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Thursday, August 06, 2015

It's still an Issue

When the Disability Discrimination Act was announced hundreds of Access Consultants suddenly appeared and major Companies felt the fear of not complying. Consultants were pulled in and audits carried out resulting in huge reports with minute detail of barriers and other hurdles that needed adjusting to increase access.

Now most architects have taken the access issue on board when designing new buildings, mainly because they have to show it has been a consideration in new build and have had to provide an access statement.

It is strange, however, that many didn't include any consulting with disabled people to see what they needed or in fact wanted. The very group that the legislation was aimed at to improve their access and indeed quality of social life. Unfortunately the result has been mixed. Many organisations have taken steps to implement some recommendations, a few have implemented everything but many have taken no action at all. In fact I recall calling on a store that was part of a national chain and talking to the manager to see if they had ben audited. His answer was "We aren't going to bother. If we are sued then we will make changes before getting to court" And that seems to have been a common reaction.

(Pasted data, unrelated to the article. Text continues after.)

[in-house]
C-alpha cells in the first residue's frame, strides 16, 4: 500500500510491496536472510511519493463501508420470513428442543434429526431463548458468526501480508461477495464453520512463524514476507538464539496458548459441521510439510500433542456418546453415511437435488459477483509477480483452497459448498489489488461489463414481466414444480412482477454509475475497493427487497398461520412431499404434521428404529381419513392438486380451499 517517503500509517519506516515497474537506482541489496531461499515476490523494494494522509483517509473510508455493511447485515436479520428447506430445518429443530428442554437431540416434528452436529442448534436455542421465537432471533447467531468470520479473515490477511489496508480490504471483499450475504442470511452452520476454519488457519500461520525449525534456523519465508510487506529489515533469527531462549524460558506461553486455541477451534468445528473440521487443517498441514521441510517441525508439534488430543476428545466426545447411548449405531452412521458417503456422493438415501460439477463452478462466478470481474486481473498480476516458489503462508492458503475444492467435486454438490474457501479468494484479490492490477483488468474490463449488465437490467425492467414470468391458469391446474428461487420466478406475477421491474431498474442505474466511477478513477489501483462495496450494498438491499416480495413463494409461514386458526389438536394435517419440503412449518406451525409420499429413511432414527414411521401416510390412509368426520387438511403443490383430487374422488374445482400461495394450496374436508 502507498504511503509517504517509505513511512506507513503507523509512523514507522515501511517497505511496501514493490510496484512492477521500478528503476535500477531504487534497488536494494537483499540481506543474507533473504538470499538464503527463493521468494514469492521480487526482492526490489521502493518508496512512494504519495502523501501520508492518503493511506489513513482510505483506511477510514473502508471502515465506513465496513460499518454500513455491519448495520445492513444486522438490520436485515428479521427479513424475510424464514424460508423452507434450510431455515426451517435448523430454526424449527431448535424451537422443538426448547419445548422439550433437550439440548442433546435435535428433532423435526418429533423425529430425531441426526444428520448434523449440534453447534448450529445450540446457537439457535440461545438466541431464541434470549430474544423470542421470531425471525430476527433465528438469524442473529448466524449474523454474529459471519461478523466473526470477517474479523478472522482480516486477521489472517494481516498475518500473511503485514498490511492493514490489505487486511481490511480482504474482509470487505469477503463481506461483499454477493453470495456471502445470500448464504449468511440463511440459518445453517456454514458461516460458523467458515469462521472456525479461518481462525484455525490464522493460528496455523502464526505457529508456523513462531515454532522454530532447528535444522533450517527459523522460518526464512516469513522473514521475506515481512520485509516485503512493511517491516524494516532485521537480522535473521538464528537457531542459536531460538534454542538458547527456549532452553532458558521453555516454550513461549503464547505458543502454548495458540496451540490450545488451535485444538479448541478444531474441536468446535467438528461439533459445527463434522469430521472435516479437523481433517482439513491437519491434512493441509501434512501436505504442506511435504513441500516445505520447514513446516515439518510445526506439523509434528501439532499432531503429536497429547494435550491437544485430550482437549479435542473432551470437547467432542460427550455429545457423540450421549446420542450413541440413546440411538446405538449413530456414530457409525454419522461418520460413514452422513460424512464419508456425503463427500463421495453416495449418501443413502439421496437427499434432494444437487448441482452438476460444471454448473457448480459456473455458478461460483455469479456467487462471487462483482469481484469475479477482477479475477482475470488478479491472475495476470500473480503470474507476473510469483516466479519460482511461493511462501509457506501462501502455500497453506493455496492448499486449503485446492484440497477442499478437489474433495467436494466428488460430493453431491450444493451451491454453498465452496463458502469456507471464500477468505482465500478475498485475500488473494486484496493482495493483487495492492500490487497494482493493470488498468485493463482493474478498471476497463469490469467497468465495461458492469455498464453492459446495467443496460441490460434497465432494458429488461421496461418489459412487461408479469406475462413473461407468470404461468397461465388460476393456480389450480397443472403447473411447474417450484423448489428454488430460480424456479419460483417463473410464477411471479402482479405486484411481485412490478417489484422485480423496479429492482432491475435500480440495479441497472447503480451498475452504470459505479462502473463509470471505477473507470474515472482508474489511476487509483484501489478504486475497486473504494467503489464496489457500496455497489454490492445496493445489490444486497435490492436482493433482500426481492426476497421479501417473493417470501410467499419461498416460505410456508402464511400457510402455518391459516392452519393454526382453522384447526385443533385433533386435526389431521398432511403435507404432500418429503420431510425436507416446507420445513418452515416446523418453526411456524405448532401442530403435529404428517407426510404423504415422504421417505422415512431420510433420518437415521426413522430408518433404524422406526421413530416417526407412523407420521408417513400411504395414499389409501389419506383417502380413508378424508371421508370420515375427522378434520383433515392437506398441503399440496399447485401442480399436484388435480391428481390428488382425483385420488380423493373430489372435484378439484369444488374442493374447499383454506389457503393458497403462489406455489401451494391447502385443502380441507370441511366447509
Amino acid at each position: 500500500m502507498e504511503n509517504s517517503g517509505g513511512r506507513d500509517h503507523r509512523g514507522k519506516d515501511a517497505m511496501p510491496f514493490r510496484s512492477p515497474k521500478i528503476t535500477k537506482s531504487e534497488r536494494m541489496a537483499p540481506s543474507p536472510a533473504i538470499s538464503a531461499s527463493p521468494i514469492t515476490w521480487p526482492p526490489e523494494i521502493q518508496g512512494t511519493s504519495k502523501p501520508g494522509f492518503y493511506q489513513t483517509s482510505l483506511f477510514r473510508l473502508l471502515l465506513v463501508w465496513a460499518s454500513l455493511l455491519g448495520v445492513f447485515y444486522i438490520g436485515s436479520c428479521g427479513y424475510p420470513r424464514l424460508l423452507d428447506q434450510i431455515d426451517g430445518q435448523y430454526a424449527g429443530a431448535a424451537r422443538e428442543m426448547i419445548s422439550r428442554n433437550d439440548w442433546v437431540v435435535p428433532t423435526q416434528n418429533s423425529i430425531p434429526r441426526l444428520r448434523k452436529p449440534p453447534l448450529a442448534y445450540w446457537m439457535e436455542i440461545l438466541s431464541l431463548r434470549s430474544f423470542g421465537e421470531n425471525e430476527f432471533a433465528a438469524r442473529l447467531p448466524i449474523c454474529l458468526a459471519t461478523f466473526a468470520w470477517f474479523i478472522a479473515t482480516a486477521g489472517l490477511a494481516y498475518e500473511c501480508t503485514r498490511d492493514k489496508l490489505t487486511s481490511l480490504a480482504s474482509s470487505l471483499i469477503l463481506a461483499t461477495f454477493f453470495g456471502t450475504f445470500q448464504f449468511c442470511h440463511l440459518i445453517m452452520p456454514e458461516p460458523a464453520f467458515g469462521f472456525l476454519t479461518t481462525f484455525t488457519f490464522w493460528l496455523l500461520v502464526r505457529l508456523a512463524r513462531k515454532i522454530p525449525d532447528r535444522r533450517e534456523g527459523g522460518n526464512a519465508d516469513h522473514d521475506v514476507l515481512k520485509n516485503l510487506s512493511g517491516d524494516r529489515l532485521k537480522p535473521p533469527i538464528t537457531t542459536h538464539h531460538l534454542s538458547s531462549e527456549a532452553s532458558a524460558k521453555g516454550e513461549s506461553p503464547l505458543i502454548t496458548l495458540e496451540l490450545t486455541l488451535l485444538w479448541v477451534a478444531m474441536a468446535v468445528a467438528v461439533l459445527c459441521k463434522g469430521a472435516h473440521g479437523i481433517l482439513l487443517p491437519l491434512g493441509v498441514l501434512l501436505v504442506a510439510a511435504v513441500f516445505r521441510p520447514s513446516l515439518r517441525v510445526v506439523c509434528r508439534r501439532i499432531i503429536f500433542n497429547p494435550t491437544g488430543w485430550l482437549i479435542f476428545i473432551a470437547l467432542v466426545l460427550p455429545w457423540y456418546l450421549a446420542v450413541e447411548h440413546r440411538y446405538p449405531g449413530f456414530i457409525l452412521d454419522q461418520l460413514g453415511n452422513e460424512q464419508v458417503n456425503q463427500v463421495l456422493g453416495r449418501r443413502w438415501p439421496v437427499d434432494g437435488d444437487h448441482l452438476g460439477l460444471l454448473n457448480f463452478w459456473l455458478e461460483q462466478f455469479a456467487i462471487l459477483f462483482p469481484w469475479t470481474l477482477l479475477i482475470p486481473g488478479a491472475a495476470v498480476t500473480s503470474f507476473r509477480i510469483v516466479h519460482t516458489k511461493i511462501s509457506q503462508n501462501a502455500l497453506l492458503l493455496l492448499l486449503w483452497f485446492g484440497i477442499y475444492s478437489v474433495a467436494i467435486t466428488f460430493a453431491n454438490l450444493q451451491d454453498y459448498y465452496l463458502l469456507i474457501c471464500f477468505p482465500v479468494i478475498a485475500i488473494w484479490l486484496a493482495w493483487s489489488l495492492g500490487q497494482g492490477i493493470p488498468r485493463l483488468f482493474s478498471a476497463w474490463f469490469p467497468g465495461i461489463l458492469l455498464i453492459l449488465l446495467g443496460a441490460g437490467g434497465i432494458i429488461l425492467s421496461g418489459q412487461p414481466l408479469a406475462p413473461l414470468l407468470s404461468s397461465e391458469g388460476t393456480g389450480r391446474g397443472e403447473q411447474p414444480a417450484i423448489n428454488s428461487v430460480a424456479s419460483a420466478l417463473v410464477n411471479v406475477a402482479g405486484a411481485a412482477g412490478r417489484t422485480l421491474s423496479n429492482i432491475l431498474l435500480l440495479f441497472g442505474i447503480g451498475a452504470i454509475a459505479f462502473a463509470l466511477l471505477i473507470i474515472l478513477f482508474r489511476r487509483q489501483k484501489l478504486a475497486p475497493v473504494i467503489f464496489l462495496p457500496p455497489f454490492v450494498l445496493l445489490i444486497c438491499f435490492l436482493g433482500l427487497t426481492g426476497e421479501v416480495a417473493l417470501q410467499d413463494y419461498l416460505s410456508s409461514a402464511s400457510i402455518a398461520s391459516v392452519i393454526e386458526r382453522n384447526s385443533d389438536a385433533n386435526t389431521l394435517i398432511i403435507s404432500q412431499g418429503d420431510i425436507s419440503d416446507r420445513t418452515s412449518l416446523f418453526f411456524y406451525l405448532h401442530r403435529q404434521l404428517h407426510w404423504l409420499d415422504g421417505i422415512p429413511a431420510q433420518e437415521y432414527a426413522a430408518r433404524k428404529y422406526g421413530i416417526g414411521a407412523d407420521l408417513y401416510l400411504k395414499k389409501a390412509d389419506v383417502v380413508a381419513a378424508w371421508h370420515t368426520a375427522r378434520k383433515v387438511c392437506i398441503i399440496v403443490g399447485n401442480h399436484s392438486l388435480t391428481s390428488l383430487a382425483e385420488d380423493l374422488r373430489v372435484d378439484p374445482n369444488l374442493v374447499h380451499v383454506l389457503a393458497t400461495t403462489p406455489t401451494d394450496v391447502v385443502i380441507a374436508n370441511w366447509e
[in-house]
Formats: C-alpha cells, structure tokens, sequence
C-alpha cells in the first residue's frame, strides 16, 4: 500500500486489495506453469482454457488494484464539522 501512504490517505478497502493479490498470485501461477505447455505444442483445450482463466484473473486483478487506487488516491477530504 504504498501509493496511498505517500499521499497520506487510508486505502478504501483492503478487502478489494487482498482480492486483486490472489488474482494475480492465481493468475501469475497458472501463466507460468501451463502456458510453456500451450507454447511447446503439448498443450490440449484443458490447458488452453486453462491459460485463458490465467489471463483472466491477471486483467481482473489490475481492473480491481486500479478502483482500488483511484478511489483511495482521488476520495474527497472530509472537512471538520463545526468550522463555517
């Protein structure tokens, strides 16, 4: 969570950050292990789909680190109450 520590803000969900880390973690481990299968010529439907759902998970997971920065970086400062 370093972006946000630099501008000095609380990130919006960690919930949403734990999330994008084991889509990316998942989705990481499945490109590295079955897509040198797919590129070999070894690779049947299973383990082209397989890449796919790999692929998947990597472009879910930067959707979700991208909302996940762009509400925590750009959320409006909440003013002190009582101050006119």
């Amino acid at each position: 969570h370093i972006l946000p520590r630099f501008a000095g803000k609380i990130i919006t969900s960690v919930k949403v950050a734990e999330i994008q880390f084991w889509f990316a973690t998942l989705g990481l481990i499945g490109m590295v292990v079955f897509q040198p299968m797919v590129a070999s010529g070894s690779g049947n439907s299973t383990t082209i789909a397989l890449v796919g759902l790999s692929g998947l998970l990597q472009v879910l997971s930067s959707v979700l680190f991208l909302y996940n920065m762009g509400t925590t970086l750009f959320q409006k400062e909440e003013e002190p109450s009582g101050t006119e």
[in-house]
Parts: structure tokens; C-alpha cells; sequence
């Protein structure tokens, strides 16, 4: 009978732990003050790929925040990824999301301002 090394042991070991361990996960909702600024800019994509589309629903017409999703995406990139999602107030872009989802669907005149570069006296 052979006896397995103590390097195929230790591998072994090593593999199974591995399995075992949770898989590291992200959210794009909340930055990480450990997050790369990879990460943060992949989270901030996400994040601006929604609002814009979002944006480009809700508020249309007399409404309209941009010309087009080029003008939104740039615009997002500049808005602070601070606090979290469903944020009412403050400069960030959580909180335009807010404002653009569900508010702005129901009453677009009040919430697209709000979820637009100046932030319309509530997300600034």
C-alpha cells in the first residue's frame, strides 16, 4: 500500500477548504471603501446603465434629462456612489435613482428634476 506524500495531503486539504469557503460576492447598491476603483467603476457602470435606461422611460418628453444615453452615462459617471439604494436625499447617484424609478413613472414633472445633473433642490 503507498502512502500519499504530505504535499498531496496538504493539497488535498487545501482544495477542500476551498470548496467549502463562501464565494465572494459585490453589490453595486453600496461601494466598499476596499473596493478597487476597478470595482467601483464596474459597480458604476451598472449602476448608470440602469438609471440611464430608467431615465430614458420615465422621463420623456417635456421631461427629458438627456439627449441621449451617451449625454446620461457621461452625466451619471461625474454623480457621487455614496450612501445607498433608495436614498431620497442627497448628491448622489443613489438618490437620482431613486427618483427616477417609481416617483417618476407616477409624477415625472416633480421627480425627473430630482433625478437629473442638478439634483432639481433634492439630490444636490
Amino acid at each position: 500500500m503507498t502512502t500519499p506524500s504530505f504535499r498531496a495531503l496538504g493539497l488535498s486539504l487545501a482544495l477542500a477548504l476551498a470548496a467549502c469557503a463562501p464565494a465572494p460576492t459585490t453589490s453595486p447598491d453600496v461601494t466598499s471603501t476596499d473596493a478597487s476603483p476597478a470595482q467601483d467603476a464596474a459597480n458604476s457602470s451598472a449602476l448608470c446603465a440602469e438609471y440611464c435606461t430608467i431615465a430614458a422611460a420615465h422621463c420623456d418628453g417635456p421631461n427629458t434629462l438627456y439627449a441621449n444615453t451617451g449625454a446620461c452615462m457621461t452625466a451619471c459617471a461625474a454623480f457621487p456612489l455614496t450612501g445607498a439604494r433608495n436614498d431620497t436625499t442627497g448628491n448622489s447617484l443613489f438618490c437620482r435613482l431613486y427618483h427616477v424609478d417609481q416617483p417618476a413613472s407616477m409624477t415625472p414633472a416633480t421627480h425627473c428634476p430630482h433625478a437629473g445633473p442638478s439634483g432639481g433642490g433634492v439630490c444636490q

So has the whole issue died away and disabled people are putting up with bad access? I think in general that access is "so so" but certainly not good. In buildings with front steps many Companies bought ramps but I've seen many gathering dust in cupboards. Users generally shie away from these barriers and just go elsewhere if they can. Some have told me its too much bother that they will just get on with life.

But is this good enough? Shouldn't we still be looking at existing buildings and seeing what can be done. Much involves little or no cost, maybe a new procedure. And if adjustments cannot be made at a reasonable cost then alternatives can be introduced. Although there is a legal obligation isn't this equally a moral issue? Shouldn't we be looking after everyone in our society.

If you feel an access audit would help you and would increase the footfall in your business call me. I work pragmatically and always consult with disabled users wherever possible. Sometimes access can be improved with a bit of imagination and creativity.